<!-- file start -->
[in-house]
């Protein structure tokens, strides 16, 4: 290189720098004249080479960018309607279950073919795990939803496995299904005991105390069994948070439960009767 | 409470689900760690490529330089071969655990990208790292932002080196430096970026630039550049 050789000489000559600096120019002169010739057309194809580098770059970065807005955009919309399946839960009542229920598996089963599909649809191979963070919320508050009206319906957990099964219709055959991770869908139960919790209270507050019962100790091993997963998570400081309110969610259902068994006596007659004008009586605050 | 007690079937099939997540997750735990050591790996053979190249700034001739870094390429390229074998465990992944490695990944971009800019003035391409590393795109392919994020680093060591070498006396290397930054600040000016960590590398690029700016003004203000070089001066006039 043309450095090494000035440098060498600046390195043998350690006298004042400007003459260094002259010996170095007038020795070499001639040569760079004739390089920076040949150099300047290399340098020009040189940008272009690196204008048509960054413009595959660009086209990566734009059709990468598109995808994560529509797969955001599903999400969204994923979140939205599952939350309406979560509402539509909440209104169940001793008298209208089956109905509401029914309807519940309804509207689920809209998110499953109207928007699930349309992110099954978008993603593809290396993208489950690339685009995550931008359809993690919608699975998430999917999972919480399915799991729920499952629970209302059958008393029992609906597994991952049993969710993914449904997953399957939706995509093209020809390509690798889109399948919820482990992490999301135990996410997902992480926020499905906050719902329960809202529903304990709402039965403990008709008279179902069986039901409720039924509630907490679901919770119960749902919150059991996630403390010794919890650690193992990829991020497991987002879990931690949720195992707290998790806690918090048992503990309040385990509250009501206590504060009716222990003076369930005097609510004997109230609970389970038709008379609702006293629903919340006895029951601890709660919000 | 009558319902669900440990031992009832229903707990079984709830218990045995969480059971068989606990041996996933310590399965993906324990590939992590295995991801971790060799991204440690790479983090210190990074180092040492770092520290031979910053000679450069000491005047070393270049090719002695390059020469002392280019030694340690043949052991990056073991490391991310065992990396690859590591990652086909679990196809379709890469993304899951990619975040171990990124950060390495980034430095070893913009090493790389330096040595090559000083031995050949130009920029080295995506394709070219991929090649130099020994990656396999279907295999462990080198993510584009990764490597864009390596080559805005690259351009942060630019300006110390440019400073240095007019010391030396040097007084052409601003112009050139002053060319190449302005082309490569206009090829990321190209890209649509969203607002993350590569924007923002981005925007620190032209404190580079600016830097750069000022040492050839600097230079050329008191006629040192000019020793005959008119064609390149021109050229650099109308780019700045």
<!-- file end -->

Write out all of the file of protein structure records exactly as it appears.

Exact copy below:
[in-house]
């Protein structure tokens, strides 16, 4: 290189720098004249080479960018309607279950073919795990939803496995299904005991105390069994948070439960009767 | 409470689900760690490529330089071969655990990208790292932002080196430096970026630039550049 050789000489000559600096120019002169010739057309194809580098770059970065807005955009919309399946839960009542229920598996089963599909649809191979963070919320508050009206319906957990099964219709055959991770869908139960919790209270507050019962100790091993997963998570400081309110969610259902068994006596007659004008009586605050 | 007690079937099939997540997750735990050591790996053979190249700034001739870094390429390229074998465990992944490695990944971009800019003035391409590393795109392919994020680093060591070498006396290397930054600040000016960590590398690029700016003004203000070089001066006039 043309450095090494000035440098060498600046390195043998350690006298004042400007003459260094002259010996170095007038020795070499001639040569760079004739390089920076040949150099300047290399340098020009040189940008272009690196204008048509960054413009595959660009086209990566734009059709990468598109995808994560529509797969955001599903999400969204994923979140939205599952939350309406979560509402539509909440209104169940001793008298209208089956109905509401029914309807519940309804509207689920809209998110499953109207928007699930349309992110099954978008993603593809290396993208489950690339685009995550931008359809993690919608699975998430999917999972919480399915799991729920499952629970209302059958008393029992609906597994991952049993969710993914449904997953399957939706995509093209020809390509690798889109399948919820482990992490999301135990996410997902992480926020499905906050719902329960809202529903304990709402039965403990008709008279179902069986039901409720039924509630907490679901919770119960749902919150059991996630403390010794919890650690193992990829991020497991987002879990931690949720195992707290998790806690918090048992503990309040385990509250009501206590504060009716222990003076369930005097609510004997109230609970389970038709008379609702006293629903919340006895029951601890709660919000 | 009558319902669900440990031992009832229903707990079984709830218990045995969480059971068989606990041996996933310590399965993906324990590939992590295995991801971790060799991204440690790479983090210190990074180092040492770092520290031979910053000679450069000491005047070393270049090719002695390059020469002392280019030694340690043949052991990056073991490391991310065992990396690859590591990652086909679990196809379709890469993304899951990619975040171990990124950060390495980034430095070893913009090493790389330096040595090559000083031995050949130009920029080295995506394709070219991929090649130099020994990656396999279907295999462990080198993510584009990764490597864009390596080559805005690259351009942060630019300006110390440019400073240095007019010391030396040097007084052409601003112009050139002053060319190449302005082309490569206009090829990321190209890209649509969203607002993350590569924007923002981005925007620190032209404190580079600016830097750069000022040492050839600097230079050329008191006629040192000019020793005959008119064609390149021109050229650099109308780019700045």